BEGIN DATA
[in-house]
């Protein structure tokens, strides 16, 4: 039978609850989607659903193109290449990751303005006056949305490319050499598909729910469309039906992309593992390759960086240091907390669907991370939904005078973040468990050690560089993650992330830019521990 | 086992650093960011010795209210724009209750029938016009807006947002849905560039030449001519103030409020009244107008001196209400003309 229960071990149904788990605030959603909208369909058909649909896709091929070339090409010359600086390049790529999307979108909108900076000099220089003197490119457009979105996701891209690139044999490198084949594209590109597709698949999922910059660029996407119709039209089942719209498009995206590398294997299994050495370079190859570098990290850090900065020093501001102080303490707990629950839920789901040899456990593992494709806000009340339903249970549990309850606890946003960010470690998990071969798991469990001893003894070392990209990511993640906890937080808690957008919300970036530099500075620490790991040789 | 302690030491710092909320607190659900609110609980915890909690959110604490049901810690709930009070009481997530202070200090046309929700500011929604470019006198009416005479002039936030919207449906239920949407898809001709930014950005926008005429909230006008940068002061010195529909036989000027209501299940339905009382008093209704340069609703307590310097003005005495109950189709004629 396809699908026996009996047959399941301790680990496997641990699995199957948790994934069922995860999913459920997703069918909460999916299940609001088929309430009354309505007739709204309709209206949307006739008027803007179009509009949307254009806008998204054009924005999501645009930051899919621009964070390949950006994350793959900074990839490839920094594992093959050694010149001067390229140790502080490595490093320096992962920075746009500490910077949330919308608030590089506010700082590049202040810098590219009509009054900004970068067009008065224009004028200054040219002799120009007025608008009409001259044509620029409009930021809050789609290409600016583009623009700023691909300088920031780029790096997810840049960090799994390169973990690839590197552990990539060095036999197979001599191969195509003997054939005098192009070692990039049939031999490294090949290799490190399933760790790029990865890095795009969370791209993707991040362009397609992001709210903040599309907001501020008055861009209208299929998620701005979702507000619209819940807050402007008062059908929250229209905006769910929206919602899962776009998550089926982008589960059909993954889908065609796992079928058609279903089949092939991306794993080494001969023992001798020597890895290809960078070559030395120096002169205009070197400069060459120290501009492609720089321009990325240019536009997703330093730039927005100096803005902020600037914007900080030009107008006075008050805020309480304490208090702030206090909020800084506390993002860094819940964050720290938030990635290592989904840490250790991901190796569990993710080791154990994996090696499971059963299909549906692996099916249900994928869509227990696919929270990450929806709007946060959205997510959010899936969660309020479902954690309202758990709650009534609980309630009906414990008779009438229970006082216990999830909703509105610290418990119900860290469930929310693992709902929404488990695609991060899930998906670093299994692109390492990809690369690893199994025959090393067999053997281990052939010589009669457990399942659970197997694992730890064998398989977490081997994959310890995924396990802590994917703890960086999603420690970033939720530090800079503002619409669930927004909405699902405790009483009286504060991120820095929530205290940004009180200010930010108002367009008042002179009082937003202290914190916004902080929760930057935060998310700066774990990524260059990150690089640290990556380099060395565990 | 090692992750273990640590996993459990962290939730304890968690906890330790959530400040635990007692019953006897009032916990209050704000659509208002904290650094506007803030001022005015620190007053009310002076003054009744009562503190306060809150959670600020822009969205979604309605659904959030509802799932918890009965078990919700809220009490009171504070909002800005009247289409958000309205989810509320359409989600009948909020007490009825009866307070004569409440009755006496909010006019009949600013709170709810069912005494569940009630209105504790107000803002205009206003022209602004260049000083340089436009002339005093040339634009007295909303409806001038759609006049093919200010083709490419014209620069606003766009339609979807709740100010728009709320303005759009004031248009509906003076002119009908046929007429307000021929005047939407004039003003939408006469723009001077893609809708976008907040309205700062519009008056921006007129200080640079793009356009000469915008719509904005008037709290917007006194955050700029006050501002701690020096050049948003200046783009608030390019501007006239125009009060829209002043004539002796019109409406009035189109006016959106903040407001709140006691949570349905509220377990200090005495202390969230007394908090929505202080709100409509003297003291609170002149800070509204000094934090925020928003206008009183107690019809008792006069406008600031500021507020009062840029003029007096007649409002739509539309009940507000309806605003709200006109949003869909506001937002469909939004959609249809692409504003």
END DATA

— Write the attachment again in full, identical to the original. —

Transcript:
[in-house]
């Protein structure tokens, strides 16, 4: 039978609850989607659903193109290449990751303005006056949305490319050499598909729910469309039906992309593992390759960086240091907390669907991370939904005078973040468990050690560089993650992330830019521990 | 086992650093960011010795209210724009209750029938016009807006947002849905560039030449001519103030409020009244107008001196209400003309 229960071990149904788990605030959603909208369909058909649909896709091929070339090409010359600086390049790529999307979108909108900076000099220089003197490119457009979105996701891209690139044999490198084949594209590109597709698949999922910059660029996407119709039209089942719209498009995206590398294997299994050495370079190859570098990290850090900065020093501001102080303490707990629950839920789901040899456990593992494709806000009340339903249970549990309850606890946003960010470690998990071969798991469990001893003894070392990209990511993640906890937080808690957008919300970036530099500075620490790991040789 | 302690030491710092909320607190659900609110609980915890909690959110604490049901810690709930009070009481997530202070200090046309929700500011929604470019006198009416005479002039936030919207449906239920949407898809001709930014950005926008005429909230006008940068002061010195529909036989000027209501299940339905009382008093209704340069609703307590310097003005005495109950189709004629 396809699908026996009996047959399941301790680990496997641990699995199957948790994934069922995860999913459920997703069918909460999916299940609001088929309430009354309505007739709204309709209206949307006739008027803007179009509009949307254009806008998204054009924005999501645009930051899919621009964070390949950006994350793959900074990839490839920094594992093959050694010149001067390229140790502080490595490093320096992962920075746009500490910077949330919308608030590089506010700082590049202040810098590219009509009054900004970068067009008065224009004028200054040219002799120009007025608008009409001259044509620029409009930021809050789609290409600016583009623009700023691909300088920031780029790096997810840049960090799994390169973990690839590197552990990539060095036999197979001599191969195509003997054939005098192009070692990039049939031999490294090949290799490190399933760790790029990865890095795009969370791209993707991040362009397609992001709210903040599309907001501020008055861009209208299929998620701005979702507000619209819940807050402007008062059908929250229209905006769910929206919602899962776009998550089926982008589960059909993954889908065609796992079928058609279903089949092939991306794993080494001969023992001798020597890895290809960078070559030395120096002169205009070197400069060459120290501009492609720089321009990325240019536009997703330093730039927005100096803005902020600037914007900080030009107008006075008050805020309480304490208090702030206090909020800084506390993002860094819940964050720290938030990635290592989904840490250790991901190796569990993710080791154990994996090696499971059963299909549906692996099916249900994928869509227990696919929270990450929806709007946060959205997510959010899936969660309020479902954690309202758990709650009534609980309630009906414990008779009438229970006082216990999830909703509105610290418990119900860290469930929310693992709902929404488990695609991060899930998906670093299994692109390492990809690369690893199994025959090393067999053997281990052939010589009669457990399942659970197997694992730890064998398989977490081997994959310890995924396990802590994917703890960086999603420690970033939720530090800079503002619409669930927004909405699902405790009483009286504060991120820095929530205290940004009180200010930010108002367009008042002179009082937003202290914190916004902080929760930057935060998310700066774990990524260059990150690089640290990556380099060395565990 | 090692992750273990640590996993459990962290939730304890968690906890330790959530400040635990007692019953006897009032916990209050704000659509208002904290650094506007803030001022005015620190007053009310002076003054009744009562503190306060809150959670600020822009969205979604309605659904959030509802799932918890009965078990919700809220009490009171504070909002800005009247289409958000309205989810509320359409989600009948909020007490009825009866307070004569409440009755006496909010006019009949600013709170709810069912005494569940009630209105504790107000803002205009206003022209602004260049000083340089436009002339005093040339634009007295909303409806001038759609006049093919200010083709490419014209620069606003766009339609979807709740100010728009709320303005759009004031248009509906003076002119009908046929007429307000021929005047939407004039003003939408006469723009001077893609809708976008907040309205700062519009008056921006007129200080640079793009356009000469915008719509904005008037709290917007006194955050700029006050501002701690020096050049948003200046783009608030390019501007006239125009009060829209002043004539002796019109409406009035189109006016959106903040407001709140006691949570349905509220377990200090005495202390969230007394908090929505202080709100409509003297003291609170002149800070509204000094934090925020928003206008009183107690019809008792006069406008600031500021507020009062840029003029007096007649409002739509539309009940507000309806605003709200006109949003869909506001937002469909939004959609249809692409504003």